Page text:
But it expects things to pick up after that.
It added that:”Activity continued to shift from mining to non-mining sectors of the economy.”
“Services sector output grew by around 3½ per cent over the year to September, while goods-related output grew only modestly.”
The bank also noted that:” Mining investment continued to decline sharply, although this was partly offset by contributions from resource exports.”
“ Net service exports also made a significant contribution to growth, partly reflecting the effects of the exchange rate depreciation.”
“ Non-mining business investment was little changed over the year.”
The bank also said that dwelling investment continued to grow strongly
and consumption growth picked up to be close to its decade average.
But it added: “ Public demand grew at a below-average pace over the year.”
The bank also said:“The forecasts for iron ore and coal prices are lower, reflecting a weaker outlook for Chinese steel demand and an expectation that there will be only a limited reduction in global supply from high-cost miners, particularly those in China.”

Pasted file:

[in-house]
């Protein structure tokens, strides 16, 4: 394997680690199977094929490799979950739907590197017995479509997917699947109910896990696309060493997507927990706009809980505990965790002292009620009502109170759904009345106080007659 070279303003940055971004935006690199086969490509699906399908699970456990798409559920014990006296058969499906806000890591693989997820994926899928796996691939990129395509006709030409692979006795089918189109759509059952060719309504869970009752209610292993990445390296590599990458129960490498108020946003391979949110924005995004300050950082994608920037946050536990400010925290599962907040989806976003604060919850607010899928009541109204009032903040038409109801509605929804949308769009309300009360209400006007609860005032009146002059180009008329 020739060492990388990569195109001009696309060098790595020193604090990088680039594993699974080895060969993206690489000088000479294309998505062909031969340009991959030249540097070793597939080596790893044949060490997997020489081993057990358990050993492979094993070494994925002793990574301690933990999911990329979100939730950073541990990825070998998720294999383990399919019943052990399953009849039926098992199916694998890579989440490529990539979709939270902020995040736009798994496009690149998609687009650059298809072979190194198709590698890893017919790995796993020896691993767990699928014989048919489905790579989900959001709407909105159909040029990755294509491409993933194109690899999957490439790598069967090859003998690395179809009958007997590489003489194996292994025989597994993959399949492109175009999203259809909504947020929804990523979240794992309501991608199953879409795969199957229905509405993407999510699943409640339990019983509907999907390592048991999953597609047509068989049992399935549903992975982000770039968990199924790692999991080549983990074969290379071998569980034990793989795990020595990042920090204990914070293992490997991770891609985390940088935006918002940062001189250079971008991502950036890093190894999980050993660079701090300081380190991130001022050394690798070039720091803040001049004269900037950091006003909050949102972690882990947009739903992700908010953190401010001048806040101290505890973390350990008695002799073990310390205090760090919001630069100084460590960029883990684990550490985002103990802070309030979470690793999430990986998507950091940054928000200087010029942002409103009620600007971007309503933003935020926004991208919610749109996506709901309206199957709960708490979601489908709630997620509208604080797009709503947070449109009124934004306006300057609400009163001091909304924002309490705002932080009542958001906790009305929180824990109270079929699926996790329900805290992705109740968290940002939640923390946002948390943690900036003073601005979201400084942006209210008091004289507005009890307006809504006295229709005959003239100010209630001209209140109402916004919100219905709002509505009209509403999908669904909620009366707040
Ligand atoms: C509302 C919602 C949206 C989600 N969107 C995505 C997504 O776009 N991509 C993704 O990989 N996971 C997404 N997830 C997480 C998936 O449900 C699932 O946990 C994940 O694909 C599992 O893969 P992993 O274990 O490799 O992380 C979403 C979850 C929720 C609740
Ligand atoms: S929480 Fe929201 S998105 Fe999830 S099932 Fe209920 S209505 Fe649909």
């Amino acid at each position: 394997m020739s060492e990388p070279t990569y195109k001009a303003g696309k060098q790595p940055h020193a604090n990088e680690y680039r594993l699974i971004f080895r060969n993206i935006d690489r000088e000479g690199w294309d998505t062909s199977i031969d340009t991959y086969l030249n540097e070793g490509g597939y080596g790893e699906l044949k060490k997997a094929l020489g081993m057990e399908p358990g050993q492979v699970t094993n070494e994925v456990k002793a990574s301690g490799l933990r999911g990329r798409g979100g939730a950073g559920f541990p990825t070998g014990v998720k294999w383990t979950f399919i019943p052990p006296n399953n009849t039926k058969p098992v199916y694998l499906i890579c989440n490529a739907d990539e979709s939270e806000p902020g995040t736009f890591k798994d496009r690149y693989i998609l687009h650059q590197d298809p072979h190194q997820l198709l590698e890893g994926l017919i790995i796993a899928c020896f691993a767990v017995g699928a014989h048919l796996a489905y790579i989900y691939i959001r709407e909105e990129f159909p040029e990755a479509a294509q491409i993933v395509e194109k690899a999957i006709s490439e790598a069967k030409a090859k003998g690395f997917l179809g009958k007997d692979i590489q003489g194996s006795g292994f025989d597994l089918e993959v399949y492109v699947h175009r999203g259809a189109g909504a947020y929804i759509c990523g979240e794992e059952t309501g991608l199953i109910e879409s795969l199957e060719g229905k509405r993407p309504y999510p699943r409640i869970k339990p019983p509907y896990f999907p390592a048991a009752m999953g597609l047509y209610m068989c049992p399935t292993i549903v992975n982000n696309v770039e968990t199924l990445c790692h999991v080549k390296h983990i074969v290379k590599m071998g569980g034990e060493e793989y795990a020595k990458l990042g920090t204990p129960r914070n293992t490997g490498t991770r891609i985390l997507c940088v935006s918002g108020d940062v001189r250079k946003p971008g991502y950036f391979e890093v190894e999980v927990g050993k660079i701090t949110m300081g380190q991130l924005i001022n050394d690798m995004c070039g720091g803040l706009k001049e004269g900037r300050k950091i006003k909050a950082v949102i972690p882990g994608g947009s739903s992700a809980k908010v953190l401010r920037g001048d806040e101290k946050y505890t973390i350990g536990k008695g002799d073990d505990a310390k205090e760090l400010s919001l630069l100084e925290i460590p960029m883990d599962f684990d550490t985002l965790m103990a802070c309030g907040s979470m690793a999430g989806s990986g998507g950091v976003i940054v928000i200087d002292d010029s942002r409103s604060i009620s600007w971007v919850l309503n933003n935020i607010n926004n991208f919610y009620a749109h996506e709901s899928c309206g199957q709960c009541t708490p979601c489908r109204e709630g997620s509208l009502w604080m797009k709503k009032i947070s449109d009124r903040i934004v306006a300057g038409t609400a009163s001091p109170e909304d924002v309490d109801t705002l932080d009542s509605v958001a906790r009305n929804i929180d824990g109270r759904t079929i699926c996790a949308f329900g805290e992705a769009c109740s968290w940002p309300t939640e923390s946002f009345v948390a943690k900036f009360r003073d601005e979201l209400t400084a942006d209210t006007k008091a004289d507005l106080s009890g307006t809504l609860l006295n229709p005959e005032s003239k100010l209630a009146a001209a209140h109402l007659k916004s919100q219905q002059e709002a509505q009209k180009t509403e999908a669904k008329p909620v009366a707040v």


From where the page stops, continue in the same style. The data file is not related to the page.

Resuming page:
by Alan Thornhill
The Federal government’s plans for tax reform – including the GST – are likely to be released gradually over coming months.
The Prime Minister, Malcolm Turnbull made this clear in an interview with an Adelaide radio station early today.
He said the full extent of the reforms would “of course” be revealed on Budget night in May.
However Mr Turnbull added the government might make some announcements before then.
There have been persistent reports that the government is considering increasing the goods and services tax from its present rate of 10 to 15 per cent and broadening its Impact, possibly to include food.
The government has refused either to confirm or deny these reports.
That led the Opposition Leader, Bill Shorten, to criticise the government for what he calls its “lack of transparency” on the issue.
T ax reform is likely to be a major issue at the next Federal elections.
The present government’s term expires in September.
But the election to choose a replacement could be delayed until 2016.
Mr Turnbull warned Coalition MPs early this week that an early election could also be “a live issue” in certain circumstances.
That has left some, particularly those in marginal electorates, very nervous.
They point out that any increase in the GST would be unpopular and warn, too, that Mr Turnbull has left himself little time to convince voters that such a change is necessary, if he does decide to go down that path.
by Alan Thornhill
The Bureau of Statistics reported today that we borrowed $21 753 million in November to finance the purchase of new homes we intend to live in.
This seasonally adjusted figure was 2.4 per cent above the comparable result for October.
The Bureau also reported that, on the same basis, our borrowing for personal finance, rose by 0.9 per cent to $6 848 million.